NCPA - National Center for Policy Analysis

Which Tax Deductions Expired this Year?

November 26, 2014

Each year, Congress votes on a group of bills known as "tax extenders" -- various deductions or tax credits that must be renewed year-to-year, or else they expire. Several of the provisions expired at the beginning of 2014 and have yet to be renewed. Some are speculating that Congress will vote on the extenders before Christmas. Until then, Kelly Erb at Forbes offers a list of expired tax provisions that taxpayers should take note of when they go to file their taxes:

  • Educators were previously able to deduct up to $250 for books and other classroom supplies that teachers had not been reimbursed for during the school year.
  • When a lender writes off a debt, the individual being forgiven is supposed to report that forgiven debt to the IRS to be counted as income. There was an exception to this rule, however, for underwater homeowners, though the provision expired last year.
  • Federal tax law allows taxpayers to deduct their state income taxes for federal income tax purposes. Previously, taxpayers were instead allowed to deduct state sales taxes -- a provision that was aimed at taxpayers in states that lacked an income tax. That provision expired last year.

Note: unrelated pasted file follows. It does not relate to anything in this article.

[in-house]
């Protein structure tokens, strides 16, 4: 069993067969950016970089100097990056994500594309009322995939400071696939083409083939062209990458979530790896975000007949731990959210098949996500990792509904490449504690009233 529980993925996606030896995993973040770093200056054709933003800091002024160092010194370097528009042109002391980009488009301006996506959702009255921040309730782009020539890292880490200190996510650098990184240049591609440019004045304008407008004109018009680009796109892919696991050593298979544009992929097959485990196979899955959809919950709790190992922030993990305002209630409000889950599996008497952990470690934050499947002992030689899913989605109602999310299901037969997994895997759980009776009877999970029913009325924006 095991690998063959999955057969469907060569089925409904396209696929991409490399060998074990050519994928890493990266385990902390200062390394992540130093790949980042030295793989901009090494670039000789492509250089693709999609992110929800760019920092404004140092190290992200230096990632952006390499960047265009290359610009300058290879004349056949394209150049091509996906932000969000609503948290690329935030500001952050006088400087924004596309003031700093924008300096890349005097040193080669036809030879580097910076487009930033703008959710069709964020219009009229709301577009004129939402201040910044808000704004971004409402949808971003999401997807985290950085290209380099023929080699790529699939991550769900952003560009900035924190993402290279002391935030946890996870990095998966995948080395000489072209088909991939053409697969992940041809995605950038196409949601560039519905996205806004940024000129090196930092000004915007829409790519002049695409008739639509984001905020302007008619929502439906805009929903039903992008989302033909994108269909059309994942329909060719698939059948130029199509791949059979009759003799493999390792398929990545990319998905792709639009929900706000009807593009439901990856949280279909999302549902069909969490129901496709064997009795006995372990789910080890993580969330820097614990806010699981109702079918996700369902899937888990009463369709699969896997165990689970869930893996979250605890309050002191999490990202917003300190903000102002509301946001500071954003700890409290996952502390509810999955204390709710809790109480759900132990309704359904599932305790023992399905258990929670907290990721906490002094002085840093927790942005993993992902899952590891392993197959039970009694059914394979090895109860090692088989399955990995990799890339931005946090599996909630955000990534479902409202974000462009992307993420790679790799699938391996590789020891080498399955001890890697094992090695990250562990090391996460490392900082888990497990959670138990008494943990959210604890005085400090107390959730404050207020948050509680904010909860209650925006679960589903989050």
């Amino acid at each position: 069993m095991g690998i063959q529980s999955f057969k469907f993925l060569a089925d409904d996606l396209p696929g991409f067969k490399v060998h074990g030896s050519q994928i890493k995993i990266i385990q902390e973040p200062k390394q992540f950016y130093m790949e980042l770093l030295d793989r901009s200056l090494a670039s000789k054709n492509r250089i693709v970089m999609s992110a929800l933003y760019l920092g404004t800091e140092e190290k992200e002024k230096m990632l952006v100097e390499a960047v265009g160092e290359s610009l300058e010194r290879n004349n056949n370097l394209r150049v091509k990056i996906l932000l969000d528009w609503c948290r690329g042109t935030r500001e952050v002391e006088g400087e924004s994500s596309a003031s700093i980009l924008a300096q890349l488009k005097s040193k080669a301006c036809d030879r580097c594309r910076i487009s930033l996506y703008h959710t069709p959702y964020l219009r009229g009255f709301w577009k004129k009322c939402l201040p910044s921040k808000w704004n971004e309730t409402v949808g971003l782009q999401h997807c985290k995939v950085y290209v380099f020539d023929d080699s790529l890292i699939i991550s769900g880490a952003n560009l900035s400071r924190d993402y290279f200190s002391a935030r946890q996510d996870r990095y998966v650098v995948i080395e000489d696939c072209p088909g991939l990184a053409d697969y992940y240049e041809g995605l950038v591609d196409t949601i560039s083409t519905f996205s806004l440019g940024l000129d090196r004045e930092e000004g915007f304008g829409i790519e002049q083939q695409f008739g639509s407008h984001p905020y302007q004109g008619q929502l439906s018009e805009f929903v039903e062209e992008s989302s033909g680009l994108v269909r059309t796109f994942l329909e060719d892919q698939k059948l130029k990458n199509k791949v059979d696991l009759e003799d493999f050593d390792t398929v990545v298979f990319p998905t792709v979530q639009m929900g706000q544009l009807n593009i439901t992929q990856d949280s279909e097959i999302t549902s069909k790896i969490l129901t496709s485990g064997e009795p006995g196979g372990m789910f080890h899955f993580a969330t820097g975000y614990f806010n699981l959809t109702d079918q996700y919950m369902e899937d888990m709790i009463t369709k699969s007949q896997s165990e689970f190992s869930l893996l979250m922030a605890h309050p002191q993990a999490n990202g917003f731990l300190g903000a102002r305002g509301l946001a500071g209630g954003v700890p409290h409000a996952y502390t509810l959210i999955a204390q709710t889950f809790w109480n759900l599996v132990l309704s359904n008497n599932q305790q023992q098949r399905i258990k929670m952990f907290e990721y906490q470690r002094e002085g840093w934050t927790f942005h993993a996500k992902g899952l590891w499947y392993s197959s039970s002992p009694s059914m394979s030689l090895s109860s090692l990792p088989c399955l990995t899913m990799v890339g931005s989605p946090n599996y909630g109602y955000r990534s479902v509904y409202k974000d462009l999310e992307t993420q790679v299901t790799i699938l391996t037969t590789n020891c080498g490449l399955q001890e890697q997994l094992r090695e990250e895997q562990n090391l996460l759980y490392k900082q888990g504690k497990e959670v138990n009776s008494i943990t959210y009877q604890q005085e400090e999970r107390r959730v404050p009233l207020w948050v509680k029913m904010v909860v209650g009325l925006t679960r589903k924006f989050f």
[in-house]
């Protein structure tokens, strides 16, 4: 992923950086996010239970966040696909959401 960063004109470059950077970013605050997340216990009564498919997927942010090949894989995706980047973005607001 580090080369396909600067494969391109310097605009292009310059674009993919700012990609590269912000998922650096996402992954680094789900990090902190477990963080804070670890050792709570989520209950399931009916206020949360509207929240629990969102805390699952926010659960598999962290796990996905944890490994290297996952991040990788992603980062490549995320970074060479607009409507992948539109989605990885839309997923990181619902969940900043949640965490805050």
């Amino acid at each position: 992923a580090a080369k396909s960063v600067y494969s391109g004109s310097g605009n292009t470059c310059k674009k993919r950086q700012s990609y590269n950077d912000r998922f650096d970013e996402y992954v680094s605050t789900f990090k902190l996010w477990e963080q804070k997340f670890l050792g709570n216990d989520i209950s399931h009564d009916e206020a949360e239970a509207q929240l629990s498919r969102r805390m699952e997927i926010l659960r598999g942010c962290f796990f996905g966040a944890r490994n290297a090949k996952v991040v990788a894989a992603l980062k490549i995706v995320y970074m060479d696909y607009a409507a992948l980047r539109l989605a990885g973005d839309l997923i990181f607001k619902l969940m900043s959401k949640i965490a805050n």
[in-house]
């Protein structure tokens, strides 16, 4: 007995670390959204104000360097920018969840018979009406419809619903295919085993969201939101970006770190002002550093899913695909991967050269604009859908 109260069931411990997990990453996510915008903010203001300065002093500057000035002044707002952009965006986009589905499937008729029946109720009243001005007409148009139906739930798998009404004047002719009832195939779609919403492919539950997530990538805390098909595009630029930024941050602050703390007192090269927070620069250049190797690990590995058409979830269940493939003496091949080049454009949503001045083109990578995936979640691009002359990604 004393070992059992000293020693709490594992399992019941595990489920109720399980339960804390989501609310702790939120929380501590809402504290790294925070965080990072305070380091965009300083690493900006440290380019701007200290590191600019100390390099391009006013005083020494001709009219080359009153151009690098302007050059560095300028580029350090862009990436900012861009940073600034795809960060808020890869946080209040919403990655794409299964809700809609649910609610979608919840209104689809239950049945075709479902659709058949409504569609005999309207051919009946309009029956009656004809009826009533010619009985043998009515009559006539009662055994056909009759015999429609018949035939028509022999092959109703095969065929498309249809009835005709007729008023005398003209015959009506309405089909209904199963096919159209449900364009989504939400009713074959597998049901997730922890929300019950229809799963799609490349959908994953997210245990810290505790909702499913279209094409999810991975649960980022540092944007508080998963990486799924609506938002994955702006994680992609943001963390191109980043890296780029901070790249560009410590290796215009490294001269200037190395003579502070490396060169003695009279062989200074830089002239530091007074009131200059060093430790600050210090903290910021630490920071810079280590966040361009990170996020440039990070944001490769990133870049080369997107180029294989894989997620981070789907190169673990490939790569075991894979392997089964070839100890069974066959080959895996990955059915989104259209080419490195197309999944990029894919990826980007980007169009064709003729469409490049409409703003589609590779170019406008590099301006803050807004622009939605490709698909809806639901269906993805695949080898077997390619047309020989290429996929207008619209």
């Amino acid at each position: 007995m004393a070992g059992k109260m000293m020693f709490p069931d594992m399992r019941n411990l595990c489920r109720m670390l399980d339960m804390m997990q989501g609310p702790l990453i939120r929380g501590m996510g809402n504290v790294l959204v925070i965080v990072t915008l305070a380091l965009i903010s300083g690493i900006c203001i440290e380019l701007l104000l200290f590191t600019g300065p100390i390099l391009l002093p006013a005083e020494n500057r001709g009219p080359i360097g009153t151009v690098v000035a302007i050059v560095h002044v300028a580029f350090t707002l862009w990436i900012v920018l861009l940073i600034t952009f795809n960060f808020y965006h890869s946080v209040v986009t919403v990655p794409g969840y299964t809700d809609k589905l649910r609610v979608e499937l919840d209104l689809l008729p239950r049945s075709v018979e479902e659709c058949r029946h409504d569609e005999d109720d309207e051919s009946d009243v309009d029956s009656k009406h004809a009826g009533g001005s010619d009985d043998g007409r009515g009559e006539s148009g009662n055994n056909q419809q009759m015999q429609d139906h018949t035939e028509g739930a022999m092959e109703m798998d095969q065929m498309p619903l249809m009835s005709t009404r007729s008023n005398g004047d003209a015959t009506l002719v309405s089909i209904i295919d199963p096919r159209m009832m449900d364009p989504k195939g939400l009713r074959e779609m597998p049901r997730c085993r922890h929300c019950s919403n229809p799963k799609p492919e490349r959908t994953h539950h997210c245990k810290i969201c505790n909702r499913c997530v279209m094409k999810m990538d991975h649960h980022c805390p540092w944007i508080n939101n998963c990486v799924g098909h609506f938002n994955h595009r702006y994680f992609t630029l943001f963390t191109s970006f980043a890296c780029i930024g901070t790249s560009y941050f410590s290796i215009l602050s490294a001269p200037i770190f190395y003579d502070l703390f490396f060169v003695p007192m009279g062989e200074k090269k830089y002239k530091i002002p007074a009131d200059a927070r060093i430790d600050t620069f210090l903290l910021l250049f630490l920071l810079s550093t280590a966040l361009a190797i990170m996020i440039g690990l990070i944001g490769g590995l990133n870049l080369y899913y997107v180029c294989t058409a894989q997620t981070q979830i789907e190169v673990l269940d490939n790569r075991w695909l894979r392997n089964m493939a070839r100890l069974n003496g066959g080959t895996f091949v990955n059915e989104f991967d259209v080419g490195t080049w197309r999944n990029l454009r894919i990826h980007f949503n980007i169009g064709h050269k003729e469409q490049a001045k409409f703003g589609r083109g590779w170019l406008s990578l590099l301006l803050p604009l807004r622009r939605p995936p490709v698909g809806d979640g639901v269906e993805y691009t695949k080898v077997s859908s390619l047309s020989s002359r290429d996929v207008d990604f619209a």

• One tax provision had allowed IRA holders to exclude up to $100,000 from their income if they paid IRA funds to charity. As that provision has expired, IRA holders must pay taxes when they withdraw their IRA funds for charity donations.
  • Employers who hired veterans and other specified workers were previously given a tax credit of up to $9,600 per veteran, but the credit has expired for employees hired this year.

These are just a few of the 55 tax extenders that expired at the start of the year.

Source: Kelly Phillips Erb, "10 Expired Tax Provisions That Might Affect You In 2014," Forbes.com, November 24, 2014.

 

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